When emotions are running high, our natural tendency is to speed up. Why? Because adrenaline is flooding our system and we are in pure fight-or-flight mode. The authors of “Crucial Conversations” put it this way:
Countless generations of genetic shaping drives humans to handle crucial conversations with flying fists and fleet feet, not intelligent persuasion and gentle attentiveness.
For instance, consider a typical crucial conversation. Someone says something we disagree with on a topic that matters a great deal to us and the hairs on the back of our neck stand up. The hairs we can handle. Unfortunately, our body does more. Two tiny organs seated neatly atop the kidneys pump adrenaline into the bloodstream. We don’t choose to do this. Our adrenal glands do it, and then we have to live with it.
And that’s not all. Our brain then diverts blood from activities it deems nonessential to high-priority tasks such as hitting and running. Unfortunately, as the large muscles of the arms and legs get more blood, the higher-level reasoning sections of our brain get less. As a result, we end up facing challenging conversations with the same intellectual equipment available to a rhesus monkey.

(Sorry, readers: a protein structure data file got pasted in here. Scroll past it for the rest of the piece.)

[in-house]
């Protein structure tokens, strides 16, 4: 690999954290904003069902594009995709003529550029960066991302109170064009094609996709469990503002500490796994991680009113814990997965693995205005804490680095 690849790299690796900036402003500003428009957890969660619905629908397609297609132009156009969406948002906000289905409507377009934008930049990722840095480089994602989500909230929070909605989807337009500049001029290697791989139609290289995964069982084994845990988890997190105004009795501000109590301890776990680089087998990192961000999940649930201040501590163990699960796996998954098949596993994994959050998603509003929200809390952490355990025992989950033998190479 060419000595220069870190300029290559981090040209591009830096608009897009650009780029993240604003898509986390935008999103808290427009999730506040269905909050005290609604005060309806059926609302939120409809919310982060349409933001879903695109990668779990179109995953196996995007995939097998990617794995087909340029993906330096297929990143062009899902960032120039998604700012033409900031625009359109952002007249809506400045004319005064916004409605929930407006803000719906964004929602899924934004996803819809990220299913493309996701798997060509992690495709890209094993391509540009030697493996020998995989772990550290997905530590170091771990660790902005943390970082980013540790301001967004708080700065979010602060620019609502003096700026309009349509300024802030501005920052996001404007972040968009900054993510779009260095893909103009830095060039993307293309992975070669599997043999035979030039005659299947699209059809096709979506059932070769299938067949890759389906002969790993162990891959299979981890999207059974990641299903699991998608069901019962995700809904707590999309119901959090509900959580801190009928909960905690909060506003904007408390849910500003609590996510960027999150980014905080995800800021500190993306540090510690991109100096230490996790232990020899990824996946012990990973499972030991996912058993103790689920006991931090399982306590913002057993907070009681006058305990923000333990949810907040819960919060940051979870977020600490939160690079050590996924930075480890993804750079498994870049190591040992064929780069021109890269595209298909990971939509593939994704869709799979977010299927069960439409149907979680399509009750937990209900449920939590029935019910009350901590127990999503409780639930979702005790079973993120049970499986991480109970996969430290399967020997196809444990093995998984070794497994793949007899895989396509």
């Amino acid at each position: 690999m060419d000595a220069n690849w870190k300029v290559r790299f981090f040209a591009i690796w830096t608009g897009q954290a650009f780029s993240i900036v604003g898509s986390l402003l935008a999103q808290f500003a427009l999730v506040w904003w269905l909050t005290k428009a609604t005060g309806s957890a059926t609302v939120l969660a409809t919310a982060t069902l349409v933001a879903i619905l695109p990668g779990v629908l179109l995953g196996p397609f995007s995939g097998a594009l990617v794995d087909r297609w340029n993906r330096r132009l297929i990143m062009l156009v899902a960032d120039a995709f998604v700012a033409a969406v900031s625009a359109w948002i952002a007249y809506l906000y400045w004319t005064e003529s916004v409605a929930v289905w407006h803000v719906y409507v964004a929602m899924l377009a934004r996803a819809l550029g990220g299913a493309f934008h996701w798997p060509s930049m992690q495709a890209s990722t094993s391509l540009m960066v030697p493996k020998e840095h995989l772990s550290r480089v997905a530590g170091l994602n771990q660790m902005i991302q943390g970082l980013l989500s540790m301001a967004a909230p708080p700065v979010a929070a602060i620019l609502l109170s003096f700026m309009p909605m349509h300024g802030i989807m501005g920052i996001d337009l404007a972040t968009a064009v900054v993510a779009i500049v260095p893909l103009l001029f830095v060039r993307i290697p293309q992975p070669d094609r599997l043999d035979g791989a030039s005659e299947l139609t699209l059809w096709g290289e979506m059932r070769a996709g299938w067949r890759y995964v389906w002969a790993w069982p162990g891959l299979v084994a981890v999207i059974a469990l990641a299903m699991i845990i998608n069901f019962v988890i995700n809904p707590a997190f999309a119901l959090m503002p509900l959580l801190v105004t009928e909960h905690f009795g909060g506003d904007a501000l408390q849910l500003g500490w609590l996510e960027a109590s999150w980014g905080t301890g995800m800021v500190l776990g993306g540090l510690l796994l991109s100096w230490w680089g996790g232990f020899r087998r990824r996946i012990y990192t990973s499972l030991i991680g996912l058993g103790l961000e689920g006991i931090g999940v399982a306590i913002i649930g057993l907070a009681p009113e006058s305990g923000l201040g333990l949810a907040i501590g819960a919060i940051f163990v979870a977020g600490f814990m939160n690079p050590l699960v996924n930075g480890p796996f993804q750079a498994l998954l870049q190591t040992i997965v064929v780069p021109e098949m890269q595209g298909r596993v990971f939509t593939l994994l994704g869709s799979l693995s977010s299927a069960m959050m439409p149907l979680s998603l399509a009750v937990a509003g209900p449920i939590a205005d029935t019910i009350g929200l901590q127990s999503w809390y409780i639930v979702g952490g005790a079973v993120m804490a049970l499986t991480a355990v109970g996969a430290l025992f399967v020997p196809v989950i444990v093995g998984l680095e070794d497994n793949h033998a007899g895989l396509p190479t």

In such a mode, the probability of us resolving the conflict successfully is quite low. This is why it’s essential to intentionally slow down. How do we slow down the situation? Don’t speak and don’t take action before asking ourselves the following questions:
- What emotions am I experiencing?
- Why am I experiencing them? What thoughts preceded them?
- Are the thoughts that preceded them reasonable? Do I have facts to support them?
- What assumptions am I working under? Are they reasonable and rational?
- Is my emotional response appropriate, based on my answers to the above questions?
Only after we have slowed down and answered these questions, should we decide what response or action to take. Notice an important word there: decide. As people living in this day and age, we should be making conscious decisions about our future steps based on logic and rationality, rather than reacting on pure emotions and adrenaline. One of the best ways to manage conflict is to manage our reactions. By slowing down our emotions and asking ourselves these questions in the moment, we give ourselves a way to beat our own adrenaline and control our fight or flight reaction.
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